Using an experimental design made possible by the advent of next-generation sequencers, a team of scientists at Emory University School of Medicine in Atlanta will use new NimbleGen microarrays and Illumina’s Genome Analyzer in a three-pronged study to identify genetic variants associated with autism.
According to principal investigator Michael Zwick, the group will use a $3 million grant from the Simons Foundation to seek genetic explanations for why males have much higher autism rates than females.
Researchers will use NimbleGen’s 2.1-million-feature microarrays for copy number variation studies, the Genome Analyzer for Solexa sequencing, and a new DNA isolation technique developed at Emory’s department of genetics and featured in an upcoming issue of Nature Methods. The isolation technique is performed on the NimbleGen platform.
The pairing of arrays with sequencing matches the kind of approach that vendors of these technologies have advocated. Both Illumina and Roche — which acquired 454 Life Sciences and NimbleGen this year — see array and sequencing platforms as complementary to one another.
Zwick and fellow Emory investigators Stephen Warren and Bradford Coffee will use all three approaches to survey the X chromosome, which could be linked to autism.
“Autism exhibits a four-to-one male-to-female excess among affected individuals,” Zwick told BioArray News this week. “It seemed reasonable to us that genetic variation on the X chromosome might account for this sex bias, as much as it does in mental retardation.”
According to Zwick, the high-density genome coverage of NimbleGen’s 2.1-million feature arrays plus the recent launch of the Genome Analyzer have created a perfect technology environment in which to test the hypothesis. “In the past, technological limitations have precluded the systematic identification of X-linked genetic variation that may contribute to autism susceptibility,” he said.
Zwick said work on the project is expected to commence immediately. The group plans to use the three technologies to detect variation in 330 families that have two or more boys with autism. “The basic design is that we are going to contrast the fathers with the sons so that we can do a case control framework in that sense,” he said.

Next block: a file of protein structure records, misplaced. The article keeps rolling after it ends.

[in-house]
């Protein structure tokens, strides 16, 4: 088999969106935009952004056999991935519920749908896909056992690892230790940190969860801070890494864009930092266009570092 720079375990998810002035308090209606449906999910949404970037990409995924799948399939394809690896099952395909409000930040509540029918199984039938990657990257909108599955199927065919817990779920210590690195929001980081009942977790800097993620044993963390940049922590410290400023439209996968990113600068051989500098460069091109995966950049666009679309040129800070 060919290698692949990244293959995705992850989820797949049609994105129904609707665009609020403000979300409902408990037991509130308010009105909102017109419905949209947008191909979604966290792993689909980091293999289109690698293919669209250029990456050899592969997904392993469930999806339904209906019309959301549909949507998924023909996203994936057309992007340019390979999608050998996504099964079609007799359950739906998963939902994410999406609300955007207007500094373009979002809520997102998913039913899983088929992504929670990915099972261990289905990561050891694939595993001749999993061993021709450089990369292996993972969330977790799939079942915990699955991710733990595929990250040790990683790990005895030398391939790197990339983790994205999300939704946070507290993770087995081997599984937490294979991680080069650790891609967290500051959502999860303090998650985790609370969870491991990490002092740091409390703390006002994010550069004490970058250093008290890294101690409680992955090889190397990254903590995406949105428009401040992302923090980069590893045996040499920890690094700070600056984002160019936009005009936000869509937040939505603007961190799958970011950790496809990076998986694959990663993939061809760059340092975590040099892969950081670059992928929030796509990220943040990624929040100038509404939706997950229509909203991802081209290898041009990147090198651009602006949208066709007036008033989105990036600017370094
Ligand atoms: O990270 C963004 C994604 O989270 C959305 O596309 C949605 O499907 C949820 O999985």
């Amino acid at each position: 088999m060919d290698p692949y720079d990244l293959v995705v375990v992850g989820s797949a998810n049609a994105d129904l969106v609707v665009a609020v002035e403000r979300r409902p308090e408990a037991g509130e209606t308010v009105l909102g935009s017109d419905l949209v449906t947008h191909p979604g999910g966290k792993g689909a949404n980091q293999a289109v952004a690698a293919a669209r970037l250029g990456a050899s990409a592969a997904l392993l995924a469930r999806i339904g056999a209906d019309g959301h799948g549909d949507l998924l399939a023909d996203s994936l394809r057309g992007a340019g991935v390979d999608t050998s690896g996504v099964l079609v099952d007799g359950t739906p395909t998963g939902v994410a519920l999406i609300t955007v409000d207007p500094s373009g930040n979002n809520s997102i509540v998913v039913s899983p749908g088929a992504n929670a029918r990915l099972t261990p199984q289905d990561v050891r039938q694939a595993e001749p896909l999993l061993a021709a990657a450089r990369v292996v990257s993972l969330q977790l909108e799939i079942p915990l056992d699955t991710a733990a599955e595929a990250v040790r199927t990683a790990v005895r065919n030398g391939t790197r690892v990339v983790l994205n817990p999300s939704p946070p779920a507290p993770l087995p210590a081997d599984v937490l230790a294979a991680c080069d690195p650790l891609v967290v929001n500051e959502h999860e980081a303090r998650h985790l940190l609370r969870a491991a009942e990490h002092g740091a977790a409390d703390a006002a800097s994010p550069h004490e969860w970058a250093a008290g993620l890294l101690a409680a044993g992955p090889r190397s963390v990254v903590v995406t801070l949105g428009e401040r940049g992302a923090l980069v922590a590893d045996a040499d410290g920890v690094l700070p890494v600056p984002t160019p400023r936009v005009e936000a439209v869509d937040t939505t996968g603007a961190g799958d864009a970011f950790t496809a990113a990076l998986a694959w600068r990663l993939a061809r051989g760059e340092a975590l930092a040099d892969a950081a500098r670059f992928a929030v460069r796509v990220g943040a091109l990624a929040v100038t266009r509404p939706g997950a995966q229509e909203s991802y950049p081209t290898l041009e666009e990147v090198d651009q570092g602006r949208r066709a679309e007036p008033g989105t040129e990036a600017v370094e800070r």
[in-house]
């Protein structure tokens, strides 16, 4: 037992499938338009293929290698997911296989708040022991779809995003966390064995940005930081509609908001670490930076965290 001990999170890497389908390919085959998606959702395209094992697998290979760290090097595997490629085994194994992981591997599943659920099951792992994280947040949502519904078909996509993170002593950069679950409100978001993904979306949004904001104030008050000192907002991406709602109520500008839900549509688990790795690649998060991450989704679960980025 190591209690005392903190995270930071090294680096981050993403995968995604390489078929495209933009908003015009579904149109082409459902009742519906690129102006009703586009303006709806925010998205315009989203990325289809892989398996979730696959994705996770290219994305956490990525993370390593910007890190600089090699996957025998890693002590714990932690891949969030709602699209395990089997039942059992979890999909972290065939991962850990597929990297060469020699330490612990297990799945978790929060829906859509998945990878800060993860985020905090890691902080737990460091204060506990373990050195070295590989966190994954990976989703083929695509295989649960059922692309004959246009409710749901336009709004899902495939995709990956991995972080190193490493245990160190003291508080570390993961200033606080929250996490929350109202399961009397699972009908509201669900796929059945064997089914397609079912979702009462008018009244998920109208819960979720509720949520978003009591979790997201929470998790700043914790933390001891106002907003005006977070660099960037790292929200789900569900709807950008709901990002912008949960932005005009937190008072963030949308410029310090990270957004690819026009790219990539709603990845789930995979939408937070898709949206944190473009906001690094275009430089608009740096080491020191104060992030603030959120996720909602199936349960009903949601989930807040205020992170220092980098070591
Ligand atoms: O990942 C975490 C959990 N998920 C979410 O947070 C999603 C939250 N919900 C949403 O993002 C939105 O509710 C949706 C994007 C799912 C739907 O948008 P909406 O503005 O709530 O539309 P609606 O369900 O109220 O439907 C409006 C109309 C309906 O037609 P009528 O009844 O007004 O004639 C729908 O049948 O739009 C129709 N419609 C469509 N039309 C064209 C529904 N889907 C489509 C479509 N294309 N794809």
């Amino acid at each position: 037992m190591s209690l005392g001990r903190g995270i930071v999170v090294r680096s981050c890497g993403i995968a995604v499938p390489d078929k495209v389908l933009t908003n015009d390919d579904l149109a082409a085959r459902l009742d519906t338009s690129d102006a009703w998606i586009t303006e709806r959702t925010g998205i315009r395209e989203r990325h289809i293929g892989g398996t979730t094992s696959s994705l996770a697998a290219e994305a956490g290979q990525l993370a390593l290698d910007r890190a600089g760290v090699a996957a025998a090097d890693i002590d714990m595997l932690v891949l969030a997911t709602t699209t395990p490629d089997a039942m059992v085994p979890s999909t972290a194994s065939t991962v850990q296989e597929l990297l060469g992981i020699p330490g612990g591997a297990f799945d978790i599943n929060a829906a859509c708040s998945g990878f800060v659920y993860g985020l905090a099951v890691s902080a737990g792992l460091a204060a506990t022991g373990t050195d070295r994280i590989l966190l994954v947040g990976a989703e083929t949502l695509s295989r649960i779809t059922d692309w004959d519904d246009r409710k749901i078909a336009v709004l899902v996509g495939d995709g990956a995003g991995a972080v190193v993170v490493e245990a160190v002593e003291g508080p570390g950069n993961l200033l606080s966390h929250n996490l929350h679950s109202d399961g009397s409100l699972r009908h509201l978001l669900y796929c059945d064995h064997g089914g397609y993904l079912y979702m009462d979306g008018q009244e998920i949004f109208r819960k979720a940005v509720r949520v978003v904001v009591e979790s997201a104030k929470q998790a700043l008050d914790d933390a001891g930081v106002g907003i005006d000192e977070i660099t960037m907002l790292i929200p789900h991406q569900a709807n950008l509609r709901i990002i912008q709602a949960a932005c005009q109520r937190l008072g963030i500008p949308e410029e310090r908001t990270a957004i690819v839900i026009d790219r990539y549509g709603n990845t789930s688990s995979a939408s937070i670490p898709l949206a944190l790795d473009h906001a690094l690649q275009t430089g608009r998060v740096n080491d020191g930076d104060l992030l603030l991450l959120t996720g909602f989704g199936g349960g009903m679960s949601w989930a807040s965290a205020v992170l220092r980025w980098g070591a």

“The notion is that rare variants can be studied even though they may be unique to a certain family, and if you find the same gene in different families it can clue you in to the idea that the gene might be the location where there could be multiple variants related to the disease,” said Zwick.
“I think we can handle the informatics challenges. Our group is sufficiently quantitative and quantitational.”
Stephen Warren, who is the PI for the entire project, will use the NimbleGen arrays to scan the X chromosome, Zwick said. Zwick will be responsible for resequencing the coding portion of all the genes on the X chromosome using the Genome Analyzer and the group’s novel array-based method of target DNA isolation. Bradford Coffee will also characterize the epigenetic state of all the gene promoters on the X chromosome that appear to be affected.
The goal “is to definitely rule in or out the role of the X chromosome in autism,” according to Zwick.
The Emory researchers will perform data extraction and analysis across the different platforms on a thousand-node computational cluster. Zwick said the research team felt it would be more effective to rely on its own computational biology skills than solely using the vendors’ software. He has an ongoing collaborative relationship with NimbleGen, which includes the early access to the 2.1-million-feature chips, and the group may borrow some source code to handle the “huge bioinformatics challenge” of sifting through the combined data from the arrays and the sequencing platform.
“The bottom line is that you have to build a substantial data infrastructure to handle and analyze the data,” Zwick said. “I think we can handle the informatics challenges. Our group is sufficiently quantitative and quantitational.”
Zwick is also no stranger to the Illumina sequencer, having used it previously in the genomics group at the US Department of Defense.
“I have had a lot of experience with these next-generation sequencers and in general I think this is the way technology is moving,” he said. “There are substantial bioinformatics challenges but in the history of genetics, finding variation has been limiting. With sequencing, you can get a more comprehensive look at variation at a cost dramatically less than just a few years ago.”